SCORE (Smoking Cessation Outreach for Racial Equity)
Principal Investigator: Steven Fu, MD, MSCE University of Minnesota Minneapolis, MN
Co-Principal Investigator: Sandra Japuntich, PhD, Hennepin Healthcare Research Institute
Tobacco use is a leading cause of cardiovascular disease and related chronic conditions (e.g., hypertension; CVD & RCC). According to the 2014 Surgeon General’s Report on smoking and health, cigarette smoking causes about 1 in 4 deaths from CVD. BIPOC communities experience higher prevalence of CVD & RCC compared to White communities due, in part, to disparities in tobacco exposure. Smoking can be effectively treated with guideline-recommended cessation counseling and medication, but such treatments are rarely used and are particularly unlikely to be offered to or used by BIPOC patients. Project 2 of C2DREAM tests the effect of adding an intervention to promote health equity among BIPOC patients: Longitudinal Proactive Outreach (LPO; 4 culturally tailored outreach call cycles over one year by a counselor trained in motivational interviewing to help connect patients to cessation counseling and medication) to the current standard of care, Ask-Advise-Connect (AAC; primary care providers asking all patients if they smoke, advising smokers to quit, and connecting smokers to the state quit line through an electronic referral).
The proposed Project has 3 Aims:
- A1: Conduct a randomized controlled trial to examine the direct effect of AAC+LPO (a multilevel health system intervention) vs. AAC on population-level smoking abstinence at 18 months and treatment utilization among 2000 BIPOC adults.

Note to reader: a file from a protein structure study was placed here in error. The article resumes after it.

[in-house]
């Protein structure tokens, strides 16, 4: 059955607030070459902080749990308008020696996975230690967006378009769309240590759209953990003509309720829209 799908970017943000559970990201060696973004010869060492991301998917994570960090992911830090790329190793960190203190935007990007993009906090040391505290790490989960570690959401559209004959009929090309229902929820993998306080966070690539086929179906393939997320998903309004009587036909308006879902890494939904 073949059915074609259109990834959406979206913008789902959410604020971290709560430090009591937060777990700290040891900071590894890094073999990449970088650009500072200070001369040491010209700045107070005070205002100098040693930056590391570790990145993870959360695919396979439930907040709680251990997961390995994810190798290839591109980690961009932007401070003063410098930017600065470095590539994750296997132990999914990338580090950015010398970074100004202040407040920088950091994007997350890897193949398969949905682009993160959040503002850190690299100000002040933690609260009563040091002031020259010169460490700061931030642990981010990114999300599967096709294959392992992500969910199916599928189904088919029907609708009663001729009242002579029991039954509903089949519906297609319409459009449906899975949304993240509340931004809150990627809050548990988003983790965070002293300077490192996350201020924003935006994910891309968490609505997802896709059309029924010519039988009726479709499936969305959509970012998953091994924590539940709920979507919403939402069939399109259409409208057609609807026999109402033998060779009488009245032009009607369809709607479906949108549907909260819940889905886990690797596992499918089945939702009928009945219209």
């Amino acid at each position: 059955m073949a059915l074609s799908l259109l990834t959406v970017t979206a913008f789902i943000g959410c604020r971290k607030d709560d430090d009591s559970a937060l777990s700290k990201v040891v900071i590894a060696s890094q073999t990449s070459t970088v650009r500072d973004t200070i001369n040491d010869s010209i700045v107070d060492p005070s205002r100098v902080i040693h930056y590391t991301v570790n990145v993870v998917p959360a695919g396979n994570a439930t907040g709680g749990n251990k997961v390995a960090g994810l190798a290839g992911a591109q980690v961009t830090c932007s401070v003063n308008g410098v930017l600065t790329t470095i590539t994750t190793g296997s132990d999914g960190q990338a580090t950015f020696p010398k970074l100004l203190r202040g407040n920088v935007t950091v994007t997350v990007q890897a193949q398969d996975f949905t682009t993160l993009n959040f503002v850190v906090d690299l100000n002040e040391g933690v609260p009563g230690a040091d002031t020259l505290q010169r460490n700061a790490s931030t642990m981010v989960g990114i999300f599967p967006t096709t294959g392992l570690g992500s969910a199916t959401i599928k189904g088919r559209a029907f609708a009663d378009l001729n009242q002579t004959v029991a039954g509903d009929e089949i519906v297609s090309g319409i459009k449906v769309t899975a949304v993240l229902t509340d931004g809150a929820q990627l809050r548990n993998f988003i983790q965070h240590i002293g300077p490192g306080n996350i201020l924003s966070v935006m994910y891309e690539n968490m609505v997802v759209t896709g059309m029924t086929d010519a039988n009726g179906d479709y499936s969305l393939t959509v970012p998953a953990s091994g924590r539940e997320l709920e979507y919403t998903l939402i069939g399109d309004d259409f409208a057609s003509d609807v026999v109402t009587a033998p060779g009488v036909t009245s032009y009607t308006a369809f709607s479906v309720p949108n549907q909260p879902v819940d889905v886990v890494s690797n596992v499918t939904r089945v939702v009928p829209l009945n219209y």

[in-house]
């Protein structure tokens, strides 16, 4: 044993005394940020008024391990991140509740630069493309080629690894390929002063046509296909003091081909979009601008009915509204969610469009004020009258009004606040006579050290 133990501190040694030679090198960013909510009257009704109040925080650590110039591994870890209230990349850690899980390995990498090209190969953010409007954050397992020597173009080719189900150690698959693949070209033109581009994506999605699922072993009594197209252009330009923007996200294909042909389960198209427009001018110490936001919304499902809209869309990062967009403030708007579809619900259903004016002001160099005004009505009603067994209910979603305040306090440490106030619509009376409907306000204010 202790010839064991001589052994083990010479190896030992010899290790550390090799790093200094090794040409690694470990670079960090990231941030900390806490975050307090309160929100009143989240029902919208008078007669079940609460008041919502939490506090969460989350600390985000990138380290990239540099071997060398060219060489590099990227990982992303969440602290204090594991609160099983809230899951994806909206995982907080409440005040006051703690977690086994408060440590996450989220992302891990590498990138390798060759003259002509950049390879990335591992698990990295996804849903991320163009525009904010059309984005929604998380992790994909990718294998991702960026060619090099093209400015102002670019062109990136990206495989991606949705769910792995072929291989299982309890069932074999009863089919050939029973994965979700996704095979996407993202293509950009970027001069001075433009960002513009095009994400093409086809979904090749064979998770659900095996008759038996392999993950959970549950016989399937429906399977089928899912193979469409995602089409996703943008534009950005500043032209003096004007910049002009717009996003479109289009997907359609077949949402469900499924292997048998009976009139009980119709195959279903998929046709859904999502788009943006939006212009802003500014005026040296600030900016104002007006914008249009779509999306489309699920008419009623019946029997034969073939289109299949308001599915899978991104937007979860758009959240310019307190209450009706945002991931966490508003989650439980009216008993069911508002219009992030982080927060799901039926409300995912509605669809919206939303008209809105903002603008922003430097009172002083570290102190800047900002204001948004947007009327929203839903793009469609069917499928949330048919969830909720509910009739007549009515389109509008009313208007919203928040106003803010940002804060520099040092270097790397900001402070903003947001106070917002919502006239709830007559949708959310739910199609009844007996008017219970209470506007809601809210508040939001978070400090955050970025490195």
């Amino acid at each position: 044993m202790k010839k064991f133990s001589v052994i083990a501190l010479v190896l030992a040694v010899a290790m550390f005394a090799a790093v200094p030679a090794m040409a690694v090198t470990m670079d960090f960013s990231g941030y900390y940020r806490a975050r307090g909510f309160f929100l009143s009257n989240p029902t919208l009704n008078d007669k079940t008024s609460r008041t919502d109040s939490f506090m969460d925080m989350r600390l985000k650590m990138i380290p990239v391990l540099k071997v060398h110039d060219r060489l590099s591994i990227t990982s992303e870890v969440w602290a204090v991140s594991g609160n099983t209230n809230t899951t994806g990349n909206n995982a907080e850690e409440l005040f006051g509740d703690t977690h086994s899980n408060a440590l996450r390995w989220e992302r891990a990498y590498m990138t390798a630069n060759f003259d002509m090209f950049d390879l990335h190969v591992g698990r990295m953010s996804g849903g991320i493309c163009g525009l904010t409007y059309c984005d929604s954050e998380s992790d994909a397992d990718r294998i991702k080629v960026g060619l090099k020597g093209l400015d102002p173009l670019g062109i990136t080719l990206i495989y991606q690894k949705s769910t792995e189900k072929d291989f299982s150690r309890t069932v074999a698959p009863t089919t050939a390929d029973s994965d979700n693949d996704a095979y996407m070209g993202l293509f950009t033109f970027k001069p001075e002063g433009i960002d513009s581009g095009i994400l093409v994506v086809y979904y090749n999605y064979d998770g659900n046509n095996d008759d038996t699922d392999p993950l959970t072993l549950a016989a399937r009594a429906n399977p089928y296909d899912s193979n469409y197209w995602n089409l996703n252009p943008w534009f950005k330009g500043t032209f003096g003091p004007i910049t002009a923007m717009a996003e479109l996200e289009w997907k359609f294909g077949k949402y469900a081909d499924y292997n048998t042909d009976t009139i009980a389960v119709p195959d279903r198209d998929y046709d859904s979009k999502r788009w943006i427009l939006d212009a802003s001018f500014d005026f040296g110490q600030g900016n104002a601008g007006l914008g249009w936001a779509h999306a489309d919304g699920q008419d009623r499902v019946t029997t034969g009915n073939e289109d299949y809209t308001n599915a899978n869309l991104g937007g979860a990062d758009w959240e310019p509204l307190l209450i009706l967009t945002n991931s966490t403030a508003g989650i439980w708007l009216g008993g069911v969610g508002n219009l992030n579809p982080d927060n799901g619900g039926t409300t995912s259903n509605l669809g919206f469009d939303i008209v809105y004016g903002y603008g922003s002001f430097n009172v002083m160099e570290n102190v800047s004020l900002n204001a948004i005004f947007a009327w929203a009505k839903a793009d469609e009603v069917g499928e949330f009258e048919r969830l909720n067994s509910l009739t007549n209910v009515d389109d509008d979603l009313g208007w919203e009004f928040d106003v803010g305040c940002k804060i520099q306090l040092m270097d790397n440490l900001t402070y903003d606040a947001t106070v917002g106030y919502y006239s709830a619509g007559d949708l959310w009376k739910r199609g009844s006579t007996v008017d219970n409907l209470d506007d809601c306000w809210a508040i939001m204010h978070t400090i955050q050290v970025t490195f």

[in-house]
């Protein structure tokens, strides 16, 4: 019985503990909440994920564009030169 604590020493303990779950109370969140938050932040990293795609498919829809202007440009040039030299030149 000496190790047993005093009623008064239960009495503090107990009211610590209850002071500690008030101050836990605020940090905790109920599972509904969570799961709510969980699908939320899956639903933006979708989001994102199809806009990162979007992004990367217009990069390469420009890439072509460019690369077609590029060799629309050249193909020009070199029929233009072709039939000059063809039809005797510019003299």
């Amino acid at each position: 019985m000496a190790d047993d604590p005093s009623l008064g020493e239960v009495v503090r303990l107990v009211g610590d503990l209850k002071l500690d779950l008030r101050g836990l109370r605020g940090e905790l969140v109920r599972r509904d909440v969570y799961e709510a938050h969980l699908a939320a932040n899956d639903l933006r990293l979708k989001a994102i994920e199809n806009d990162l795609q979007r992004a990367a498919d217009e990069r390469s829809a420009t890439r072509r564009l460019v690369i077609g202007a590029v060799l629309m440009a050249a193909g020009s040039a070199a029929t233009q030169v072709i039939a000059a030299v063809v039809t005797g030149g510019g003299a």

- A2: Examine the moderating effects of structural racism and daily interpersonal discrimination on intervention effectiveness.
- A3: Use a mixed methods approach to evaluate implementation outcomes of appropriateness, acceptability, and feasibility of AAC and LPO for BIPOC patients. To test these aims, we will conduct a hybrid type 1 implementation-effectiveness trial where 2000 BIPOC patients who smoke across two urban and rural healthcare systems in Minnesota will be randomly assigned to BIPOC tailored LPO + AAC or AAC alone. Participants will be surveyed at 6, 12, and 18 months post-enrollment to assess outcomes.
The primary outcome is biochemically confirmed tobacco abstinence at 18 months. Potential treatment mechanisms include increased treatment utilization, perceived behavioral control and intention to quit. Potential moderators include structural racism in communities and personal experiences of racism. LPO promotes health equity by addressing barriers caused by structural racism, including access to care, care fragmentation, and provider racism, by systematically reaching out to all BIPOC patients who smoke. LPO improves health equity by ensuring that those most at risk for CVD & RCC are offered preventive care. LPO integrates individual-level treatment with public health approaches to increase treatment engagement. Further, LPO will be culturally tailored in collaboration with BIPOC communities in Minnesota to effectively reach and engage the target population.